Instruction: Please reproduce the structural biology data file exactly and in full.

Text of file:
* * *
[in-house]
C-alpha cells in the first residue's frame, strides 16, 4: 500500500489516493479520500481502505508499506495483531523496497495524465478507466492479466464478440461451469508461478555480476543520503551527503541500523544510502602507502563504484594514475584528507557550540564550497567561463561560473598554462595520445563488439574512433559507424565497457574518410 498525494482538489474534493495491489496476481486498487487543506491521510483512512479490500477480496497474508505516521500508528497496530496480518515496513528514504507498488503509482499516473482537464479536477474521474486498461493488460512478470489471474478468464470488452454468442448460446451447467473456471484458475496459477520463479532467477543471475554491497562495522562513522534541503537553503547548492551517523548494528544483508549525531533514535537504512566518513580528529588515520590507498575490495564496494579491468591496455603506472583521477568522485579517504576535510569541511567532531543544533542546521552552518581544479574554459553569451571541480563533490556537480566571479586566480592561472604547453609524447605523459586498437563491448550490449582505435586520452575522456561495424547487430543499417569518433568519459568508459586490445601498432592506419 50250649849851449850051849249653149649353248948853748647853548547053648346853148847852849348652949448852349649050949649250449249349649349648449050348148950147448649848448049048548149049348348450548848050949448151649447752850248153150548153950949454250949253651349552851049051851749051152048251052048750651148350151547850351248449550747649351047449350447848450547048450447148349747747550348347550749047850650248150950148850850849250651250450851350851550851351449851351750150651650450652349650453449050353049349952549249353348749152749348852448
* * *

[in-house]
C-alpha cells in the first residue's frame, strides 16, 4: 500500500489516493479520500481502505508499506495483531523496497495524465478507466492479466464478440461451469508461478555480476543520503551527503541500523544510502602507502563504484594514475584528507557550540564550497567561463561560473598554462595520445563488439574512433559507424565497457574518410 498525494482538489474534493495491489496476481486498487487543506491521510483512512479490500477480496497474508505516521500508528497496530496480518515496513528514504507498488503509482499516473482537464479536477474521474486498461493488460512478470489471474478468464470488452454468442448460446451447467473456471484458475496459477520463479532467477543471475554491497562495522562513522534541503537553503547548492551517523548494528544483508549525531533514535537504512566518513580528529588515520590507498575490495564496494579491468591496455603506472583521477568522485579517504576535510569541511567532531543544533542546521552552518581544479574554459553569451571541480563533490556537480566571479586566480592561472604547453609524447605523459586498437563491448550490449582505435586520452575522456561495424547487430543499417569518433568519459568508459586490445601498432592506419 50250649849851449850051849249653149649353248948853748647853548547053648346853148847852849348652949448852349649050949649250449249349649349648449050348148950147448649848448049048548149049348348450548848050949448151649447752850248153150548153950949454250949253651349552851049051851749051152048251052048750651148350151547850351248449550747649351047449350447848450547048450447148349747747550348347550749047850650248150950148850850849250651250450851350851550851351449851351750150651650450652349650453449050353049349952549249353348749152749348852448